Fresh from seeing the first seven minutes of The Dark Knight Rises (and an accompanying thirty-second sizzle reel), I’m even more convinced that IMAX’s 70mm film format needs to be the future for big budget filmmaking. Crisp, immersive, vibrant; it’s everything that 3D promises and rarely delivers upon. That’s the positive.
I want to be clear in saying that seven minutes do not make a film. And while the totality of the images of onscreen made for a thrilling, albeit brief experience, I found myself walking out of this screening with one very major concern.
The prologue begins with a fleeting eulogy for the fallen Harvey Dent delivered by Commissioner Gordon before we’re whisked off to a far away land – our first introduction to the brutal genius of Bane. The sequence itself is a visual thrill, made all the more captivating thanks to the IMAX print. Bane’s all about the objective and seeing what lengths he’ll go to to achieve that objective is a clinic in badassery. He’s a cold, calculated beast of a man – practically unrecognizable from the steroid-tubed Bane of the comics.
He’s also completely and totally inaudible.
One could argue that, given the mask or perhaps even the loudness of the sequence itself, Bane is supposed to be hard to understand. My counterpoint is this: even if this is intentional (and given Nolan’s track-record of precision we have every reason to believe it is) it came off in this sequence like a gross miscalculation on the part of all involved. This isn’t a redux of Bale’s gravely Batman voice, this is beyond that – to the point where the true intentions of the sequence are lost in the confounding vocal performance of the actor center stage. Intentional or not, that’s a problem and it’s something I sincerely hope Nolan and Warner Bros. consider revisiting in post.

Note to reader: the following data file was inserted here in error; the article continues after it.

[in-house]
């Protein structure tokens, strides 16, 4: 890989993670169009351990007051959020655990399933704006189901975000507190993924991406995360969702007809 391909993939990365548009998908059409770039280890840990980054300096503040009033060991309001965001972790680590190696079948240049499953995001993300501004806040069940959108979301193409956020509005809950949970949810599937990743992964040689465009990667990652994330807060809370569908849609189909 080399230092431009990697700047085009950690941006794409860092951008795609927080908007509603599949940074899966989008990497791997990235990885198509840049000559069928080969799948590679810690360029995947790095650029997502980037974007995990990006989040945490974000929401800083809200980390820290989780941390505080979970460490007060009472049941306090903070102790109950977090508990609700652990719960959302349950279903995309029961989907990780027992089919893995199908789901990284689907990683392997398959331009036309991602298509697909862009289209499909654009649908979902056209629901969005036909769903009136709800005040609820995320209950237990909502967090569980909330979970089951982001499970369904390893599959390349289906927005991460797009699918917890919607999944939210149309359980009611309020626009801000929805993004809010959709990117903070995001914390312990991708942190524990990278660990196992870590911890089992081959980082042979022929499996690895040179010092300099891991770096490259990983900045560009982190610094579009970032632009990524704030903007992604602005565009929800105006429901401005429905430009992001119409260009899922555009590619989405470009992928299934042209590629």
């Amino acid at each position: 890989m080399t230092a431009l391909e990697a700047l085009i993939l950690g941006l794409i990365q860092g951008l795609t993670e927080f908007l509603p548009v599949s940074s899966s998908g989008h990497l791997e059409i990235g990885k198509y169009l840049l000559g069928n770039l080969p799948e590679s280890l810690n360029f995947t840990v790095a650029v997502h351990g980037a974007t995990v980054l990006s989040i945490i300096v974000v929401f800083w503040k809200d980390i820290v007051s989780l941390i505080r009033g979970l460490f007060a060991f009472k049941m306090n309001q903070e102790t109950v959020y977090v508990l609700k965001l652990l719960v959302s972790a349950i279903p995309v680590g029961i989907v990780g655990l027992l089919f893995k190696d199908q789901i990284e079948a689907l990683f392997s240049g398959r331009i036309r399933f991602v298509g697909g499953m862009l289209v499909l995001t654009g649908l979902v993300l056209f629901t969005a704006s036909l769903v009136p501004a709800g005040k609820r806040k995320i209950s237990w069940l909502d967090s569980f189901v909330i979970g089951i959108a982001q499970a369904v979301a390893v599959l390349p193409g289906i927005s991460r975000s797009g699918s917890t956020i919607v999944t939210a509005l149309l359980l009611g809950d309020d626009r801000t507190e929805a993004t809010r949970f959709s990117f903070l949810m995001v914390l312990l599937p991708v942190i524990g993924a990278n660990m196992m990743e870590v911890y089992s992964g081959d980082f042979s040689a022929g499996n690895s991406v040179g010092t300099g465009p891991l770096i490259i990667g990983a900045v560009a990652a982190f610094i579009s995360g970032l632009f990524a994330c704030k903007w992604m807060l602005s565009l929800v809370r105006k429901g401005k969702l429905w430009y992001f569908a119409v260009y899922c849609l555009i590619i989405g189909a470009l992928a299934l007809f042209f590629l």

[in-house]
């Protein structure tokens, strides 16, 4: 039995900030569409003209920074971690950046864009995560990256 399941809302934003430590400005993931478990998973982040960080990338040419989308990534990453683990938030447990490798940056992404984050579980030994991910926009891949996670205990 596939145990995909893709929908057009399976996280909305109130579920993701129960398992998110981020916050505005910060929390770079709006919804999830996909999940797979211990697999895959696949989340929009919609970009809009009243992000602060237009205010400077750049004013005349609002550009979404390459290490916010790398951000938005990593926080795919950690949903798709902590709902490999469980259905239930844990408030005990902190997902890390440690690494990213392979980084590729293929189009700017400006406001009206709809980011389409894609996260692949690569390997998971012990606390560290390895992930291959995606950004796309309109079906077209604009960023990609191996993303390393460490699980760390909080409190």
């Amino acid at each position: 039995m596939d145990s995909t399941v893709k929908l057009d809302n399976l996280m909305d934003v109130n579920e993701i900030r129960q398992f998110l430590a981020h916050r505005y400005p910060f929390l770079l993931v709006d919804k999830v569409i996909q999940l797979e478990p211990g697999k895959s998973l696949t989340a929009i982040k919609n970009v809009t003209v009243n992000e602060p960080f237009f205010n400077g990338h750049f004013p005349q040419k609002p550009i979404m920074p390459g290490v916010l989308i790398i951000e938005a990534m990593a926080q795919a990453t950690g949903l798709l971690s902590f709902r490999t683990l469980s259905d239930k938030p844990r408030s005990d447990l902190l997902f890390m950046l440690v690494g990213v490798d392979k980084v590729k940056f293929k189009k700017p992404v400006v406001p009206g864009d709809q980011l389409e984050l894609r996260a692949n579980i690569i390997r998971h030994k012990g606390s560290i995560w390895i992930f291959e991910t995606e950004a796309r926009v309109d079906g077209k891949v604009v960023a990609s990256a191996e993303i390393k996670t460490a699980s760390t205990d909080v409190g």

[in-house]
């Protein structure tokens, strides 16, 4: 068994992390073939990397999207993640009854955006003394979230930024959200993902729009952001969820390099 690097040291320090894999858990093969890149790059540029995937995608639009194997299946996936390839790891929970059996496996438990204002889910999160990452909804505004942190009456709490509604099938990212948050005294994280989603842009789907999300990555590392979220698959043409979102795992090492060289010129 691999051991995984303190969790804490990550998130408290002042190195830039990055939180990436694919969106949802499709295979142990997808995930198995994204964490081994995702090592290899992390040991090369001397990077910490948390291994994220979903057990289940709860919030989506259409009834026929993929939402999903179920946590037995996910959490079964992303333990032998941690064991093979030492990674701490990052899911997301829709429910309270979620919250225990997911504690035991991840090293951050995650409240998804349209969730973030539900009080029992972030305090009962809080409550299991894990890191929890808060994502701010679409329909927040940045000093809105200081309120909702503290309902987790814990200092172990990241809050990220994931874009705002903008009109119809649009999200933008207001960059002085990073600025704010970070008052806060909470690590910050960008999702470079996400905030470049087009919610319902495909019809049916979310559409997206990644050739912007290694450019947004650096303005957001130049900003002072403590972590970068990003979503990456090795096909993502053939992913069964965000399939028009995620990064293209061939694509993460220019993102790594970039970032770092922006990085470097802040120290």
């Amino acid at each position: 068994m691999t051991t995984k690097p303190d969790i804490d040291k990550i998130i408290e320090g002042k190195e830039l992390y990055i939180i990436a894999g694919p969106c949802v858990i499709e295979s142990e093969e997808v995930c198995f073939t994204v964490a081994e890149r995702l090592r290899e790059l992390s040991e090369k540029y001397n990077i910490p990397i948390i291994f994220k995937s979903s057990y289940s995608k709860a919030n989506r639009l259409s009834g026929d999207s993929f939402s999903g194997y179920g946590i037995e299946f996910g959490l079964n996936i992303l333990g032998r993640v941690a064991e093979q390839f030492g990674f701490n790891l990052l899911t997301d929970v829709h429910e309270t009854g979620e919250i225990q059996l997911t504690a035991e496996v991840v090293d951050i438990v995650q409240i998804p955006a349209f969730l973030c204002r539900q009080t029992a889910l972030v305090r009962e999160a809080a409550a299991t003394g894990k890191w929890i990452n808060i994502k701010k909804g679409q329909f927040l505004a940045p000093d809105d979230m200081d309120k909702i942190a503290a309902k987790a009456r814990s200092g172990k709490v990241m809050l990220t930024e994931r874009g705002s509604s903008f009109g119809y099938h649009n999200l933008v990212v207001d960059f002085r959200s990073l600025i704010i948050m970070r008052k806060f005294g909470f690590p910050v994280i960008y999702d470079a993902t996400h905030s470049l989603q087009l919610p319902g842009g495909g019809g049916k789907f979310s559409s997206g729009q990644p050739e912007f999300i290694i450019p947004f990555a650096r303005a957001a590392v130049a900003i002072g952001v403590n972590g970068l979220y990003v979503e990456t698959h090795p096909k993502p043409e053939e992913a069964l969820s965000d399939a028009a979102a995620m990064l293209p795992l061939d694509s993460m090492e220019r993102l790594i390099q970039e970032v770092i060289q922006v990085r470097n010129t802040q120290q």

In its first seven minutes, The Dark Knight told the viewer everything you need to know about the Joker – an unstoppable constant of anarchy that was just as cheerful to put a bullet in his own guy’s head as he would be yours. With Bane, such intentions are more muddled. A lot of that has to do with the global scale Nolan is staging this entry on – the majority of the prologue takes place far away from Gotham, setting up an elaborate threat that’ll have implications reaching well beyond Gotham City. To that effect, the prologue feels more akin to something out of a Bond film.
The brief sizzle reel after the prologue takes us back to Gotham, and we see the shit really hitting the fan. Anne Hathaway’s Catwoman looks far better in motion than she does in those stills we’ve seen. I love the Julie Newmar-like approach that they’ve taken with the character’s look and I’m hoping we get a glimpse of how she fits in plot-wise in the upcoming trailer. The final shot will harken back to that newly released teaser poster, and hints at just how much of a physical threat Bane presents to the Bat.
Overall I’m optimistic that Nolan pulls this one off. But I suspect there’s going to be some minor backlash in the coming weeks regarding the vocal stylings of Tom Hardy’s Bane. Walking out of the theater, the majority of talk had nothing to do with the footage and everything to do with that goofy voice. Aside from the fact that you couldn’t understand him, this sounds like a character that would be every bit at ease in a monocle collecting $200 as he passes go.
Hopefully it’s not what Bane says, but what he does that defines him. Otherwise The Dark Knight Rises may have an uphill battle ahead of it – if not financially then certainly critically.